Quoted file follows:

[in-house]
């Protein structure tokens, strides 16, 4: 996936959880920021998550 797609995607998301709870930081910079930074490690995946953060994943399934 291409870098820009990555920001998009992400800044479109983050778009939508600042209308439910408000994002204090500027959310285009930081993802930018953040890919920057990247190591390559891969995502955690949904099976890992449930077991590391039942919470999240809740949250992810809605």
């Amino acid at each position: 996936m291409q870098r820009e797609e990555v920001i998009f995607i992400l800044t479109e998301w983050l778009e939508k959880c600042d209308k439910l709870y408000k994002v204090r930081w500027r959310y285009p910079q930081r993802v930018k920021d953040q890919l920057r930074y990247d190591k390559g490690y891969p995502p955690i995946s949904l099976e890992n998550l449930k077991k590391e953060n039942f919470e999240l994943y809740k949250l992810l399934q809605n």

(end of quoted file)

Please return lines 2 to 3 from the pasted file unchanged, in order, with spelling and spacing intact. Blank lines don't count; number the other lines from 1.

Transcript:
């Protein structure tokens, strides 16, 4: 996936959880920021998550 797609995607998301709870930081910079930074490690995946953060994943399934 291409870098820009990555920001998009992400800044479109983050778009939508600042209308439910408000994002204090500027959310285009930081993802930018953040890919920057990247190591390559891969995502955690949904099976890992449930077991590391039942919470999240809740949250992810809605």
């Amino acid at each position: 996936m291409q870098r820009e797609e990555v920001i998009f995607i992400l800044t479109e998301w983050l778009e939508k959880c600042d209308k439910l709870y408000k994002v204090r930081w500027r959310y285009p910079q930081r993802v930018k920021d953040q890919l920057r930074y990247d190591k390559g490690y891969p995502p955690i995946s949904l099976e890992n998550l449930k077991k590391e953060n039942f919470e999240l994943y809740k949250l992810l399934q809605n």